Jules Cannert was born March 30, 1890 in Bucharest, Roumania. His father was Alfred Parry Cannert, born 1859 in Roumania. His mother was Beatrice "Berthe" Cannert, born 1860 in Roumania. His parents met in Bucharest and married in 1889. They moved to Paris in 1891 where his younger sisters Claire and Annette and brother Emile were born. The family immigrated to America in 1905 and settled in New York City. They lived at 2825 Grand Concourse Boulevard in the Bronx. His father was a merchant and the family was listed as Jewish.
In 1910 he and his sister Claire opened an art studio at 110 West 40th Street in Manhattan. In 1911 she married John Glover and gave up her art career.
In 1912 his father died. His sister Annette married William Roberts, a prominent lawyer with the NY Transit System. His brother Emile married his wife Cecelia and moved to Flushing Queens, while Jules continued to live with his widowed mother in the Bronx.
On June 5, 1917 he reported for draft registration in the Great War. He claimed an exemption from service as his mother's sole support. Nonetheless, he served in the Army and was stationed in France with the 2nd Anti-Aircraft Machine Gun Battalion.
After the war he began to sell illustrations to spicy pulp magazines, such as Breezy Stories, Droll Stories, and Dream World. He later sold covers to pulp magazines that featured romantic love stories, such as Love Book and Love Fiction Monthly.
He also painted magazine covers for slick magazines, such as True Story, True Romance, Physical Culture, and The Dance. He developed a reputation for romantic pastel portraits of glamorous Hollywood stars. This genre was dominated by artists such as Rolf Armstrong, Earl Moran, and Zoe Mozert.
In 1927 he bought a significant business property on Central Avenue and Henry Street in Scarsdale, NY, where he built a home and art studio.
In 1930 he sailed from NYC to Galveston, Texas, where he was invited to judge the 1930 Miss Universe Beauty Contest along with five other prominent illustrators - McClelland Barclay, Haskell Coffin, John Held Jr., Ben Carlton, and Lee Townsend. Jules Cannert later portrayed the winner's face on the cover of True Stories Magazine.
He was invited back the following year and he soon began to spend his winter months at a second home in Galveston, TX, where he found many eager clients for portrait commissions. He also became a popular local judge for art contests, County Fairs, and even the Christmas Home Lighting Contest.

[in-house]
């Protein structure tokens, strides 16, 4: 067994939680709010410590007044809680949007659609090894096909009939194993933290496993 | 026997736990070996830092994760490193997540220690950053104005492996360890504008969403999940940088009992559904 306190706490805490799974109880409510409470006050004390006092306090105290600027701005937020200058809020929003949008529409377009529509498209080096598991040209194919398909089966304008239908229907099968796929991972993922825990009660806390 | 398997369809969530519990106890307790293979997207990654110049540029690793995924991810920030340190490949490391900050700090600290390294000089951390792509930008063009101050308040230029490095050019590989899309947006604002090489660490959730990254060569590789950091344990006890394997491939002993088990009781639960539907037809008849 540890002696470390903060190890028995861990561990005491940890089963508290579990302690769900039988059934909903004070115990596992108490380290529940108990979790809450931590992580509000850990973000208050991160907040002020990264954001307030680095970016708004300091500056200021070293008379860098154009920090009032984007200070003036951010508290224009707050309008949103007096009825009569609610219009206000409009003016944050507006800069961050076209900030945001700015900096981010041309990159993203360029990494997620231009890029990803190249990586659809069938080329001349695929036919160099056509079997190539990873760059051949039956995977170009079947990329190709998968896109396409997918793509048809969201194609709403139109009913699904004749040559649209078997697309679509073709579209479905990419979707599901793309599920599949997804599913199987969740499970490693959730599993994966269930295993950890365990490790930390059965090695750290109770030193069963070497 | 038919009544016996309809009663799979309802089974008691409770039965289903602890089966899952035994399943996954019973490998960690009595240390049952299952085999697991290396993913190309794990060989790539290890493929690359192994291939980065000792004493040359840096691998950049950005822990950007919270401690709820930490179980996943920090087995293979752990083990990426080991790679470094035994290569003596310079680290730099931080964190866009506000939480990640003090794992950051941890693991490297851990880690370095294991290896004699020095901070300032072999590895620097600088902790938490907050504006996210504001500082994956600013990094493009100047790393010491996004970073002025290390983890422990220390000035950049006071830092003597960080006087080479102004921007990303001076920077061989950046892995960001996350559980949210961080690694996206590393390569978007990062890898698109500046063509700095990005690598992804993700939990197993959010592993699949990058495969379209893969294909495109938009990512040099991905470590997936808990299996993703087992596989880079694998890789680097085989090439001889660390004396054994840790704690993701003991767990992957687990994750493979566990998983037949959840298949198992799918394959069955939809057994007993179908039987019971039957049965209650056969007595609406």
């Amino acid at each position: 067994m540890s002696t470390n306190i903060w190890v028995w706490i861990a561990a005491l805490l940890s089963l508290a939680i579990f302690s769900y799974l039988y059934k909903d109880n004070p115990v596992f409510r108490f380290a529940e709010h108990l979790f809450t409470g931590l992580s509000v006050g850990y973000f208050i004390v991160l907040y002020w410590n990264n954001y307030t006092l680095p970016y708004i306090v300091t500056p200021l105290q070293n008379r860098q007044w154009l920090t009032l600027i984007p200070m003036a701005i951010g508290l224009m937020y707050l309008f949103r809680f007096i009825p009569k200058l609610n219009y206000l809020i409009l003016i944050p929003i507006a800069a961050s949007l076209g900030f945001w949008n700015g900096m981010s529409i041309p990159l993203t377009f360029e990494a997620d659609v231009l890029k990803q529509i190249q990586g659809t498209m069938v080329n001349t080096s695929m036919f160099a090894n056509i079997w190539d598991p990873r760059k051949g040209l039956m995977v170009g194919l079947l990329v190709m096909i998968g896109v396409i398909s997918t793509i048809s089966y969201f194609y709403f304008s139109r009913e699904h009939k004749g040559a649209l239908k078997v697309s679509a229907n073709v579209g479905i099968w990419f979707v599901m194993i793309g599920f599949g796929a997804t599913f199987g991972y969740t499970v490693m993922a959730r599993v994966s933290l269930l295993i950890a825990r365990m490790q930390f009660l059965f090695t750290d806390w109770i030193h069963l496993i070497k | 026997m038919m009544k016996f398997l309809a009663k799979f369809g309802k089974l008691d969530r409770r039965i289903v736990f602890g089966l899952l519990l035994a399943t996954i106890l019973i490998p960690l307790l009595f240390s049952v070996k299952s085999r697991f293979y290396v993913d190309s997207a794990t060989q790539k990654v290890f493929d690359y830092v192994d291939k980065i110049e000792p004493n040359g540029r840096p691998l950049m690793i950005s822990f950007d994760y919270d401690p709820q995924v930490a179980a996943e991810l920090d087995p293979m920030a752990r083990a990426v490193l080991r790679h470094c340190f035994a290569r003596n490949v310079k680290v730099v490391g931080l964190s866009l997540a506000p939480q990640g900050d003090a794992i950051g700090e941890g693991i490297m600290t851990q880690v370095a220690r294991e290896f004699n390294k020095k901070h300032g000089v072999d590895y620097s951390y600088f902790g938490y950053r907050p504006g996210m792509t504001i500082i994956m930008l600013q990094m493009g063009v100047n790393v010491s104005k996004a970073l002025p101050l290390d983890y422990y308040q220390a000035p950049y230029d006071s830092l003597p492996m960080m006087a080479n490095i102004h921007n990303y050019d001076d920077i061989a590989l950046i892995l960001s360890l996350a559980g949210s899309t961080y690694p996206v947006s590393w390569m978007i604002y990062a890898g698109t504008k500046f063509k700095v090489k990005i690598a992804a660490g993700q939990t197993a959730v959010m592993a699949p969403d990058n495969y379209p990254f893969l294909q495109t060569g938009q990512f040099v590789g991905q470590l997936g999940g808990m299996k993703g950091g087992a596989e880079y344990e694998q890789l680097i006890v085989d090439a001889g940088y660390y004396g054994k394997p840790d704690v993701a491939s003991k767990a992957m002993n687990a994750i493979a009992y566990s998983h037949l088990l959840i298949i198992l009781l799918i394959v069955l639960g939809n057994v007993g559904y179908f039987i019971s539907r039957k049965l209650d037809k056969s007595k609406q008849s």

In 1935 his mother died at the age of seventy-five. He moved to 333 West 76th Street near Riverside Drive on the Upper West Side.
On January 29, 1939, while spending his winter months in Galveston, he began to teach art classes in a back room of a local sign painter's factory. The owner was happy to accept free art classes in exchange for the rent.
On April 27, 1942 Jules Cannert registered with the draft board and was recorded to be five-ten, 162 pounds, with blue eyes, balding with brown hair, a light complexion and distinguishing "scars on his chest." This curious fact suggests he may have been wounded during service in WWI. At the age of fifty-two he was not selected for military service in WWII.
He belonged to the National Arts Club in NYC, where he exhibited in their annual shows. In 1942 he exhibited "affordable realistic landscapes" along with dozens of other artists at The Hall of Art Show organized by John Sloan.
In 1948 he married his wife Susanna Cannert.
In 1949 he painted with fluorescent pigments a six-foot tall and fourteen-foot-long blacklight copy of Leonardo Da Vinci's Last Supper. The painting was installed in a specially outfitted trailer that was towed on a nationwide tour of State Fair Grounds, Shopping Centers, and American Legion Posts. No admission was charged to view the sacred marvel, but donations of support were gratefully accepted.
In 1952 he sold this profitable sideshow novelty to a California businessman, who extended its tour of mid-western State Fairs for another twenty years.
Jules Cannert died in New York City at the age of sixty-four on July 17, 1954.
© David Saunders 2009